Share your AHEAD experience!

Major exams take place once every 3 or four months, depending on a school’s calendar. The weeks and days leading up to that is filled with various quizzes, seatworks and homeworks, along with the introduction of new subjects that will comprise one grading period. Now, the big question is, what are your study habits leading up to the big exams that will comprise 15%(normally) of your final grades.

Back when we were young, teachers and adults encouraged us to study our lessons nightly, do our homeworks as soon as we get home, and review new lessons weekly. Not a bad schedule, not at all. But of course, back then, we didn’t have friends to talk on the phone with for hours on end, internet networking sites to visit, or extracurricular activities that will take up our leisure time. All these of course, boil down to less time for studying. If we are industrious enough, we’d be able to manage our time enough to be able to pass homeworks and projects on time. But the daily reviewing of notes would definitely be put on the backburner.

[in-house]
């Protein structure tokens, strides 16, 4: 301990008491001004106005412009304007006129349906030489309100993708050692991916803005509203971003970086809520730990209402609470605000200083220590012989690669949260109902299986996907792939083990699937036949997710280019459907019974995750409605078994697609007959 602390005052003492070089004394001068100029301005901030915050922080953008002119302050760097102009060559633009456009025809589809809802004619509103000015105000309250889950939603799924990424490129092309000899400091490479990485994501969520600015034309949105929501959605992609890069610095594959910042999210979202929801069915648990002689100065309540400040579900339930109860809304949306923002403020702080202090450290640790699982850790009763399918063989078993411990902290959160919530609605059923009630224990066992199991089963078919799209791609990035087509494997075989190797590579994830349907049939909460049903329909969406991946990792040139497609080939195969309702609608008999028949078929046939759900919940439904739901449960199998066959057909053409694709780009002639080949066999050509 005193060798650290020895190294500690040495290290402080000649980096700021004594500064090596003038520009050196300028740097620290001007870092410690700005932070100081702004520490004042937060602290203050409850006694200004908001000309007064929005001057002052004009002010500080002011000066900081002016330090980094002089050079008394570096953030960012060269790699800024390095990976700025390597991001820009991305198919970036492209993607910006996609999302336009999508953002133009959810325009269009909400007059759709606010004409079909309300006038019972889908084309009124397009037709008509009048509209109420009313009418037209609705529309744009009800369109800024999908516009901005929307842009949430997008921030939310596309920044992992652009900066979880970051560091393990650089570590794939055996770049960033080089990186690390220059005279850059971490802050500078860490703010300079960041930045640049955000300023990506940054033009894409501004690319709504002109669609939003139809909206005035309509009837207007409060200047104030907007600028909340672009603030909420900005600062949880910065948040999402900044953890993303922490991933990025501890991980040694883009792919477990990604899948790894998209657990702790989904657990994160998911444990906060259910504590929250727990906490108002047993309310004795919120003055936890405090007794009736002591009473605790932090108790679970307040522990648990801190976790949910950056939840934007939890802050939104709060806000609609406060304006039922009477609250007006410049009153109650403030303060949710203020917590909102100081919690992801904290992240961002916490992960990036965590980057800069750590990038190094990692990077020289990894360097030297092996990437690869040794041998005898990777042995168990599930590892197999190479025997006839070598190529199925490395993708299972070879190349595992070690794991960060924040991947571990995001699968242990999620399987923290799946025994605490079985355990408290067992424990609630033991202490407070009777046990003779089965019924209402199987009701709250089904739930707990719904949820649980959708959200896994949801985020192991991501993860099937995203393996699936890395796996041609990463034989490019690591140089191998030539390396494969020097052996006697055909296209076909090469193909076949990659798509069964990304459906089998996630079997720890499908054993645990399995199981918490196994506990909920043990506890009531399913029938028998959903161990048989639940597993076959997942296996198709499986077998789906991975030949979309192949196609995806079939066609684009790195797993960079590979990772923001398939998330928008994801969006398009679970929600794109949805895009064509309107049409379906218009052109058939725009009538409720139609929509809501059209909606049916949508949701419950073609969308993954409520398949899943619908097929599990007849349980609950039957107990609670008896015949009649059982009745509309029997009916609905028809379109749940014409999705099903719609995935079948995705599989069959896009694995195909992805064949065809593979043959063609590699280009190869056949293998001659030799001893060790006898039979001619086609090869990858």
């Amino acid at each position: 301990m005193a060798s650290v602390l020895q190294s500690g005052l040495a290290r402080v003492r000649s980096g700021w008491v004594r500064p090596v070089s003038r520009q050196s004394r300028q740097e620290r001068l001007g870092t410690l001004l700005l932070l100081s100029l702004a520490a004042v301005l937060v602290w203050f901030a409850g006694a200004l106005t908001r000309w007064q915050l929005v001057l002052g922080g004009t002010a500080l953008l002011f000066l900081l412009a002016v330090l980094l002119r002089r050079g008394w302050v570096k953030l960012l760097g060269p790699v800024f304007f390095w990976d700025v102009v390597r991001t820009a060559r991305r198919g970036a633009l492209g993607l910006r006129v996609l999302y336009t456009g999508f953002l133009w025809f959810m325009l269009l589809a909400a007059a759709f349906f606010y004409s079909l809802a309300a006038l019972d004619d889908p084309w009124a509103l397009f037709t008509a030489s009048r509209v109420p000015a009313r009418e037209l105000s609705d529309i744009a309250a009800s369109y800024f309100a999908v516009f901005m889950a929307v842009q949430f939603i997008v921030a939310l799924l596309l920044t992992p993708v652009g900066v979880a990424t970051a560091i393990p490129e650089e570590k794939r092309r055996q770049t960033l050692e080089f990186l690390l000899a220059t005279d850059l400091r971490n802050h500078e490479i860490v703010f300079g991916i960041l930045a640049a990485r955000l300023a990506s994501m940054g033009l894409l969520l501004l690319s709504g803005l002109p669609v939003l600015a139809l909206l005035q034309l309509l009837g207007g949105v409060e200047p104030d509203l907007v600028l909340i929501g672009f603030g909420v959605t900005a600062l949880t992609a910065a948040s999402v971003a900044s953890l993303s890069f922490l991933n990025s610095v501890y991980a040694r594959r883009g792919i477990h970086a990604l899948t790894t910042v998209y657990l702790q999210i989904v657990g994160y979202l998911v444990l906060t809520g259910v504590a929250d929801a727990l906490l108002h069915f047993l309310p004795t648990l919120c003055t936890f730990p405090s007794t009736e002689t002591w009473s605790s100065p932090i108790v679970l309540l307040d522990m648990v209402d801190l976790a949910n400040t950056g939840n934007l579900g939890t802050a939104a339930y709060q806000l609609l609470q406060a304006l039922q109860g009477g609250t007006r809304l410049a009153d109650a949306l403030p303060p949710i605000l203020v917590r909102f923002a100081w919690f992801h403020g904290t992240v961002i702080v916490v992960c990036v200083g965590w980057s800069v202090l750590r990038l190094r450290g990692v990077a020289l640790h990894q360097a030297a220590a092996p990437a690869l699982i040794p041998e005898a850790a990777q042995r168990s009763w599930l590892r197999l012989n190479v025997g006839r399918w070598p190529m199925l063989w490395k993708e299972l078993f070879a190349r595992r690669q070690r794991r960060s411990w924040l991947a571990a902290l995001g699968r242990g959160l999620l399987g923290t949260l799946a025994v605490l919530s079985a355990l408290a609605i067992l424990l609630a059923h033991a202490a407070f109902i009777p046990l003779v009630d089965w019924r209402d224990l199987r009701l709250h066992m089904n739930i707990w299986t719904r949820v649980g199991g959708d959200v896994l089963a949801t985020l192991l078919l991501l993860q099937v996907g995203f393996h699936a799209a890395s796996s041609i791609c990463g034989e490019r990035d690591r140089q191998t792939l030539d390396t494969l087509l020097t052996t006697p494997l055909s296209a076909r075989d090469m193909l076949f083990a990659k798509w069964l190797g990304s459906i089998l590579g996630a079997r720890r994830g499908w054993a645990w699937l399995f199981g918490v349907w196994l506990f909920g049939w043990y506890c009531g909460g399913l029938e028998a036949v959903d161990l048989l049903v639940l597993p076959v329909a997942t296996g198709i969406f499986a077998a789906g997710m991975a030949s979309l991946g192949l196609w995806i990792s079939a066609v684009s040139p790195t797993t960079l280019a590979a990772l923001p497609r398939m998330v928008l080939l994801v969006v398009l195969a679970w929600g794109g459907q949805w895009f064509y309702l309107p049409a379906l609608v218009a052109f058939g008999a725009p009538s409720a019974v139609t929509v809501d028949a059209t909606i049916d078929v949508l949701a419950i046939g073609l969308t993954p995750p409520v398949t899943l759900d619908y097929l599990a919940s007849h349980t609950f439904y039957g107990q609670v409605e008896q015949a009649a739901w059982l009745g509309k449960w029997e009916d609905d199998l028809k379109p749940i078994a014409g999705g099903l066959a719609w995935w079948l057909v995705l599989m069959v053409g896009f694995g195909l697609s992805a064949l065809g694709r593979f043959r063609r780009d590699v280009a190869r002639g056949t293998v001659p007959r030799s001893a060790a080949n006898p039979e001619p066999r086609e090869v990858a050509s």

And then, before we know it, finals week is here. Ooops. Where are my notes? What’s the formula to find the final velocity again? Thirty-six hours before the exam, after downing several cups of coffee, we are now burning the midnight oil, cross-referencing notes with textbooks, trying to squeeze 4 months worth of topics and lists and formulas into a sleep-deprived brain. Oh, and is your teacher one of those who won’t let you take the exams unless you’ve passed all the requirements?

While a lot of people will claim that they work or study better under pressure, the chances of getting better grades will be higher if one studies constantly, letting the brain absorb data before feeding it new information. This can only be done if we will study and review our notes and lessons on a daily or weekly basis, setting aside enough time for this task. Plus, we will be developing a good habit, that of doing things that need to be done when they need to be done. In the long run, years after your exams and term papers have been graded, this habit will serve you in good stead.

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